Title: Through the Withering Storm
Author: Leif Gregersen
Version Read: e-book (via Sage’s Tours)
Publication Date: September 19th, 2011
Categories: health issues, non-fiction, special interest
Disclaimer: I received this book from the publisher via Netgalley. This in no way reflects my feelings towards the book or the book’s review.
Summary (Goodreads): This book is a story of a young Canadian boy who struggles against his peers, his family, his dreams and goals all the while suffering from a debilitating mental illness. He presses on and one day accomplishes his dream of learning to fly, only to be beat back down again and thrown in a mental hospital time after time. It is a story of courage, of inspiration and hope in a cold, cruel world.
Through the Withering Storm deals with the author’s experiences of bipolar disorder through his adolescence right through to young adult hood. It is not fluffly, gentle or kind, it is gritty, mean and dirty. But it is a first-hand account of dealing with bipolar in the late 80s and early 90s.
Through the Withering Storm deals with Leif Gregersen’s experiences from age 14 to age 19/20. He spends most of his high school years dealing silently with undiagnosed bi-polar syndrome. As he ponders several times throughout the book, it would have been interesting to see if someone had seen his ‘typical teenage boy’ behaviour for what it was – a teenager trying to deal with a severe depression and more than one manic tendency – if his early adult years might have been different.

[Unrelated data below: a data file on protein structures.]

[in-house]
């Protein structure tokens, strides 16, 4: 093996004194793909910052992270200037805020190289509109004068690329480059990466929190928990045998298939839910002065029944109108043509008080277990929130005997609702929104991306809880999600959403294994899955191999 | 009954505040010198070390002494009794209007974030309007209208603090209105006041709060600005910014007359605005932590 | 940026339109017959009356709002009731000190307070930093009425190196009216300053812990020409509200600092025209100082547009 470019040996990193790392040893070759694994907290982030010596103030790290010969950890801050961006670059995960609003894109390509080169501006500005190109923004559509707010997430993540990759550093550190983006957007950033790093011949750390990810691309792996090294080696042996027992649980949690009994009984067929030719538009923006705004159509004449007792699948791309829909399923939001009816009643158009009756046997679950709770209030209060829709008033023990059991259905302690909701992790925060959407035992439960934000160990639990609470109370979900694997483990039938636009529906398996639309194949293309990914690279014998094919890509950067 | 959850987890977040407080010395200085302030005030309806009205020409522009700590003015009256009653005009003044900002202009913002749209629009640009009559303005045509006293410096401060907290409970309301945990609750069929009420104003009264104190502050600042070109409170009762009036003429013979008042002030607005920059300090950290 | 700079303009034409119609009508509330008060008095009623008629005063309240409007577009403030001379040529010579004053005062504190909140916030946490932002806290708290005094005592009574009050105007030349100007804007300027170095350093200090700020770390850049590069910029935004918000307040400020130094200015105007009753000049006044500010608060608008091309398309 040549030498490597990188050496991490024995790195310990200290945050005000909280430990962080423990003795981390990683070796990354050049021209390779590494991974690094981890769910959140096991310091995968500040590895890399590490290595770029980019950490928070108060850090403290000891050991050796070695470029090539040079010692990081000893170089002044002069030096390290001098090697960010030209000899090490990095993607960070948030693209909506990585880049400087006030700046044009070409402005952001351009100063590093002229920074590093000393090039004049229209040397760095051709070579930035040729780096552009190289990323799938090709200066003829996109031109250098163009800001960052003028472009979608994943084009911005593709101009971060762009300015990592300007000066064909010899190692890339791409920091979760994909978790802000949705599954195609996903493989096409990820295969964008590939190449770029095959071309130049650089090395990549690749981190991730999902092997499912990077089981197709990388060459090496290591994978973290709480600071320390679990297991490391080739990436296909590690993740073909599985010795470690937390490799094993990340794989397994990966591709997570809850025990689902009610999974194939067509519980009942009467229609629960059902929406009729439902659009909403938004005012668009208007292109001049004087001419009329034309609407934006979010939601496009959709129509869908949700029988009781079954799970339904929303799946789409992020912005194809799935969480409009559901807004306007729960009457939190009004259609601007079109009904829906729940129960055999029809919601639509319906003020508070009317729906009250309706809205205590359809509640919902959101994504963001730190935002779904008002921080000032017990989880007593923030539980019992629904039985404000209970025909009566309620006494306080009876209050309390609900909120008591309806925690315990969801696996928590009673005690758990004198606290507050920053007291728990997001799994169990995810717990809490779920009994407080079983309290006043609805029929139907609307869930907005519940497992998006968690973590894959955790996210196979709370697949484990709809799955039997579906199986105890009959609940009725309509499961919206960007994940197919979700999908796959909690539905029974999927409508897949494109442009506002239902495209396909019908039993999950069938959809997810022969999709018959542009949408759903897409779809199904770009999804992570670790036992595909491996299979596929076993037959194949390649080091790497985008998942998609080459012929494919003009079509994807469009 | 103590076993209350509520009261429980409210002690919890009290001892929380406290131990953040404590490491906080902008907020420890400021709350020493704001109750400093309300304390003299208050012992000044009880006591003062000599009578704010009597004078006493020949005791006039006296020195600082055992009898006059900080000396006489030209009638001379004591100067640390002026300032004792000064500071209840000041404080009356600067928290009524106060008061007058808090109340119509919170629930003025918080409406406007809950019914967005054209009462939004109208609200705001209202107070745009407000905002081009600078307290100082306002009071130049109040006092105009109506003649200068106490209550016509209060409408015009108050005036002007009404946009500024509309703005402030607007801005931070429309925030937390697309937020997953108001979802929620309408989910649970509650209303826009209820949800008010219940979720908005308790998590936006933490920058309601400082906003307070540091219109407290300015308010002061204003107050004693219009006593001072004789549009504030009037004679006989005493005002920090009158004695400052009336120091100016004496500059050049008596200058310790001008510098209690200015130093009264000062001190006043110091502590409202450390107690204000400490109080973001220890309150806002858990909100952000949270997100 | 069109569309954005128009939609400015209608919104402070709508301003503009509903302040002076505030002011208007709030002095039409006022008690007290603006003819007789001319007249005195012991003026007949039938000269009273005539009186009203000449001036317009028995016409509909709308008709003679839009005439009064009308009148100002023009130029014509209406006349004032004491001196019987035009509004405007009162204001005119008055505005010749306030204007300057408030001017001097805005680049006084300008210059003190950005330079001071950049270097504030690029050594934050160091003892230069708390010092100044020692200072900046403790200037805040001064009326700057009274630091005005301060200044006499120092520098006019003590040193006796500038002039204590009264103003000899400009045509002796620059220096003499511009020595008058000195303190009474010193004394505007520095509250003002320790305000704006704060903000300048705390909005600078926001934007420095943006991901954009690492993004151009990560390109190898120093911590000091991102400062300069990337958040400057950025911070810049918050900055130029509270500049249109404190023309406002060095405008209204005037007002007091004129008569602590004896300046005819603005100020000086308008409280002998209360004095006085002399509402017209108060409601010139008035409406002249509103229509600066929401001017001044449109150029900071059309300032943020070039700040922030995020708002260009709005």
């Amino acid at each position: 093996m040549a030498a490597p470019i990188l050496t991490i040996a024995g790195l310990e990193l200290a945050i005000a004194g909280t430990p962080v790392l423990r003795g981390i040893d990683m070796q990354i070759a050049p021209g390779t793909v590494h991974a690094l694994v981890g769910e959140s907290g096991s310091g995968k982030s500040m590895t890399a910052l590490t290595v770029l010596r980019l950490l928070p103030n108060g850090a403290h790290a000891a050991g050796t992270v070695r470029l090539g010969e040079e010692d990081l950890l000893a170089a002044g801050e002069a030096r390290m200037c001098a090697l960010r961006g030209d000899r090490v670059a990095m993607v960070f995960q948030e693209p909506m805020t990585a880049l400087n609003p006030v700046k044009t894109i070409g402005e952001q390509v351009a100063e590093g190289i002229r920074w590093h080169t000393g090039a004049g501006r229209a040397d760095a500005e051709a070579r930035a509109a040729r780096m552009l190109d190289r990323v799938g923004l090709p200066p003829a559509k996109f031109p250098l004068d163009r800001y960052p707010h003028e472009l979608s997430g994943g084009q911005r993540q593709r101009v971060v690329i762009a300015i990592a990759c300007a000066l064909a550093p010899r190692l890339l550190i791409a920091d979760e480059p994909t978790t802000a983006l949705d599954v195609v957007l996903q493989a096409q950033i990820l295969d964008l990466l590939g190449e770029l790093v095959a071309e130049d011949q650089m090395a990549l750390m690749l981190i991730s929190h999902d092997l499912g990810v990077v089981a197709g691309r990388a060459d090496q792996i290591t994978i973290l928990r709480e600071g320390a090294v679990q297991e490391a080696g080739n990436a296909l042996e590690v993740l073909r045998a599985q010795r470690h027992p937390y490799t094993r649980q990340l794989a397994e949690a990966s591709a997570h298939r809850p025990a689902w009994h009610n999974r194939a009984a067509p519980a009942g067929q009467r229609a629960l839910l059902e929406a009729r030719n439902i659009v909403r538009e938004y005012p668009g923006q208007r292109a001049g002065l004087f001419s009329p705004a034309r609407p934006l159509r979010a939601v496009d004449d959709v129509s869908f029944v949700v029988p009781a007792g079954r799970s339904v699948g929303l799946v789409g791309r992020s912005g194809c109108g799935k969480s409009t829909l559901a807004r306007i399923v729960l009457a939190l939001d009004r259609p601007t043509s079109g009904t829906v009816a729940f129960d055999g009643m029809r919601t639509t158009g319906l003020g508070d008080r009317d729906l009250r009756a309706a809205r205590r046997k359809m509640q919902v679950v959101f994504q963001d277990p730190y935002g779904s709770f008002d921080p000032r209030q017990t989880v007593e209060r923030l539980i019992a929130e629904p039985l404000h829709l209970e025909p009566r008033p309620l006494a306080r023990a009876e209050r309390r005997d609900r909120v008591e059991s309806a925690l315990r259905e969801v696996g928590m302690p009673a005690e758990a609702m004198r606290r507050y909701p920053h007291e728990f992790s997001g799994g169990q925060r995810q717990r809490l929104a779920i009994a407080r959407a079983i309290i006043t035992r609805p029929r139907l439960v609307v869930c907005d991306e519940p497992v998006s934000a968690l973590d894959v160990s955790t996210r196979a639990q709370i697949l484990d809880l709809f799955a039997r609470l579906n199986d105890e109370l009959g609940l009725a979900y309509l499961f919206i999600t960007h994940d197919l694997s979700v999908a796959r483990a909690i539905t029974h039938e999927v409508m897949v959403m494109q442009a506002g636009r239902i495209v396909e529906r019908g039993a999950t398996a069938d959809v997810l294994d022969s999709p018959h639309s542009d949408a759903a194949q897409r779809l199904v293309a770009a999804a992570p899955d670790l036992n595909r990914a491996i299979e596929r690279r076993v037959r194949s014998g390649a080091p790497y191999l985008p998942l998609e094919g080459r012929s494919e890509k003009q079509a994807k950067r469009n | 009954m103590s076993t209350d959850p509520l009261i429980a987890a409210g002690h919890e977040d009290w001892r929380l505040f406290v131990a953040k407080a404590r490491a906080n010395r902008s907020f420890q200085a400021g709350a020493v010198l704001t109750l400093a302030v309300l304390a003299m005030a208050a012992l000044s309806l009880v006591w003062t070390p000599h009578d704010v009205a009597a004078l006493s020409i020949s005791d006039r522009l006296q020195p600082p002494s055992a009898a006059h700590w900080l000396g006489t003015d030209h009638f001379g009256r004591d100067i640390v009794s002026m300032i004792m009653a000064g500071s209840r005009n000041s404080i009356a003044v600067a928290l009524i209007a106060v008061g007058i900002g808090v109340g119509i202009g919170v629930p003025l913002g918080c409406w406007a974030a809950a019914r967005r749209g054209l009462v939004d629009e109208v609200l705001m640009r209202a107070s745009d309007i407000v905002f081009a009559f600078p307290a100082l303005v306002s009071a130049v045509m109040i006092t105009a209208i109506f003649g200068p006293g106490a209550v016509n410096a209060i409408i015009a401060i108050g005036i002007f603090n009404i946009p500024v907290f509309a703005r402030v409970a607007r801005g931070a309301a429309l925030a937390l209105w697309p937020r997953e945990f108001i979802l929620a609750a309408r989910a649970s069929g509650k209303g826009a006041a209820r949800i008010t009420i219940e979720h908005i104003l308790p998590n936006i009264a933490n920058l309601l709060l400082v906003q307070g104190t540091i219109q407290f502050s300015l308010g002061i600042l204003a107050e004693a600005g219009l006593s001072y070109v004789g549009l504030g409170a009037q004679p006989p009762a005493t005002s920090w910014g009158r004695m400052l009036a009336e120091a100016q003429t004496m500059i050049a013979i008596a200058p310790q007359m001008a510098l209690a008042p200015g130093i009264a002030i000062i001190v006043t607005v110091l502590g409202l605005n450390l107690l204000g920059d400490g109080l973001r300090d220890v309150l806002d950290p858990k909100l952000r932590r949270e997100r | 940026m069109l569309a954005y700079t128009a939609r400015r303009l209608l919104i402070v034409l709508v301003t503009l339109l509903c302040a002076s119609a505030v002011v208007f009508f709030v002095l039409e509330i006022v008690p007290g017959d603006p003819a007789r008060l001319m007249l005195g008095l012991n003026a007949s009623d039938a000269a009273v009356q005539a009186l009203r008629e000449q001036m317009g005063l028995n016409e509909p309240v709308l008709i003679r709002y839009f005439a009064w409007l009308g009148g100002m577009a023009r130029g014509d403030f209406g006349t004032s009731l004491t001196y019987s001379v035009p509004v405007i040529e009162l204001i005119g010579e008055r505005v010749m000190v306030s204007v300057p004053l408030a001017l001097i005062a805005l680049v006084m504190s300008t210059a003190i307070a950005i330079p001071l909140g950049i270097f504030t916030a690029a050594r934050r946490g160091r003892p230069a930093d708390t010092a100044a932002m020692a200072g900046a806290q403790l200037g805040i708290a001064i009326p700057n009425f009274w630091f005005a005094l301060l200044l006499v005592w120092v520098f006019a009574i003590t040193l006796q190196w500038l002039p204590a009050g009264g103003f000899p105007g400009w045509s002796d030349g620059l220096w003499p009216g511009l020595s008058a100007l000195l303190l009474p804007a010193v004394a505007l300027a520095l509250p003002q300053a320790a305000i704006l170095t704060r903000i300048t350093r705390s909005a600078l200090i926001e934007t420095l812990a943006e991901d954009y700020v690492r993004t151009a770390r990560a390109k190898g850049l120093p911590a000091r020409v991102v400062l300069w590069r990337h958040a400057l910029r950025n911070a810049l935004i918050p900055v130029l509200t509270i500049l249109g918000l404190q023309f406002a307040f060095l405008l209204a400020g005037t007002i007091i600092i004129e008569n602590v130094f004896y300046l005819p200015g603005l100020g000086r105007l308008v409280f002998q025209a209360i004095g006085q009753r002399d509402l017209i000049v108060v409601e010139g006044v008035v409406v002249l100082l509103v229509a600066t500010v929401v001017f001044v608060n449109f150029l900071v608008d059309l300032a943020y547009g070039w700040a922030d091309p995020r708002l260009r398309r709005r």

Which is not to say that the author didn’t have a good home life – he didn’t. It would have been very trying for someone who wasn’t dealing with bipolar (knowingly or unknowingly) to deal with an alcoholic father who had anger issues, a mother with a history of mental illness, and a sister whose communist boyfriend was feeding their yyoung impressionable mind with all sorts of things. Not to mention two brothers as well.
One things Through the Withering Storm highlighted was some of the cruel and inhumane treatment of patients in some mental health facilities. Beating patients, isolating them for no real reason, doctors neglecting to come and check on their patients for weeks, among other things. I doubt it happens everywhere, but the fact that it was happening, and is most likely still happening in some places, is disgusting. Especially as those staff who were abusing their patients would easily get away with it because who is going to believe someone suffering form delusions or paranoia that they are being mistreated.
It is good to see, at the end of the book, that with the right treatment and the right doctor, Leif is able to make the most of his life and live a relatively normal one.